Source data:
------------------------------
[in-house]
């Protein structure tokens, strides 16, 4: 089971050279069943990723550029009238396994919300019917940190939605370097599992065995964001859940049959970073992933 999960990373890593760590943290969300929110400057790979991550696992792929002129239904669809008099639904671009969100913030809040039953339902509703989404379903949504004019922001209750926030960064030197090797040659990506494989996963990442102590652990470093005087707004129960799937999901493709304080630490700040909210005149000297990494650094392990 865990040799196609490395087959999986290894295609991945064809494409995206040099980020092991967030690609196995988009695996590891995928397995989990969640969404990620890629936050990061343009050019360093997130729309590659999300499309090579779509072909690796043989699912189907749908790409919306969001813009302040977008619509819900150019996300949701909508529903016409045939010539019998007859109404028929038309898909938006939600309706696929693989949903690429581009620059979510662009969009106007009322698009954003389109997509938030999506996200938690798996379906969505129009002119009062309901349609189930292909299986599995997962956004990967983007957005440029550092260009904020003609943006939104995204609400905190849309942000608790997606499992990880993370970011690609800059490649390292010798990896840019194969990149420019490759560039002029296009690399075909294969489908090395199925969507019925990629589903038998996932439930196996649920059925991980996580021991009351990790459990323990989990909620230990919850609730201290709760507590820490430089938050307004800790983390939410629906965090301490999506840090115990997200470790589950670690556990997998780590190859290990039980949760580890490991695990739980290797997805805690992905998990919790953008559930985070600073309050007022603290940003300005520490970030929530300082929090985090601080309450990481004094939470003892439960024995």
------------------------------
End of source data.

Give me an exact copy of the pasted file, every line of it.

[in-house]
């Protein structure tokens, strides 16, 4: 089971050279069943990723550029009238396994919300019917940190939605370097599992065995964001859940049959970073992933 999960990373890593760590943290969300929110400057790979991550696992792929002129239904669809008099639904671009969100913030809040039953339902509703989404379903949504004019922001209750926030960064030197090797040659990506494989996963990442102590652990470093005087707004129960799937999901493709304080630490700040909210005149000297990494650094392990 865990040799196609490395087959999986290894295609991945064809494409995206040099980020092991967030690609196995988009695996590891995928397995989990969640969404990620890629936050990061343009050019360093997130729309590659999300499309090579779509072909690796043989699912189907749908790409919306969001813009302040977008619509819900150019996300949701909508529903016409045939010539019998007859109404028929038309898909938006939600309706696929693989949903690429581009620059979510662009969009106007009322698009954003389109997509938030999506996200938690798996379906969505129009002119009062309901349609189930292909299986599995997962956004990967983007957005440029550092260009904020003609943006939104995204609400905190849309942000608790997606499992990880993370970011690609800059490649390292010798990896840019194969990149420019490759560039002029296009690399075909294969489908090395199925969507019925990629589903038998996932439930196996649920059925991980996580021991009351990790459990323990989990909620230990919850609730201290709760507590820490430089938050307004800790983390939410629906965090301490999506840090115990997200470790589950670690556990997998780590190859290990039980949760580890490991695990739980290797997805805690992905998990919790953008559930985070600073309050007022603290940003300005520490970030929530300082929090985090601080309450990481004094939470003892439960024995």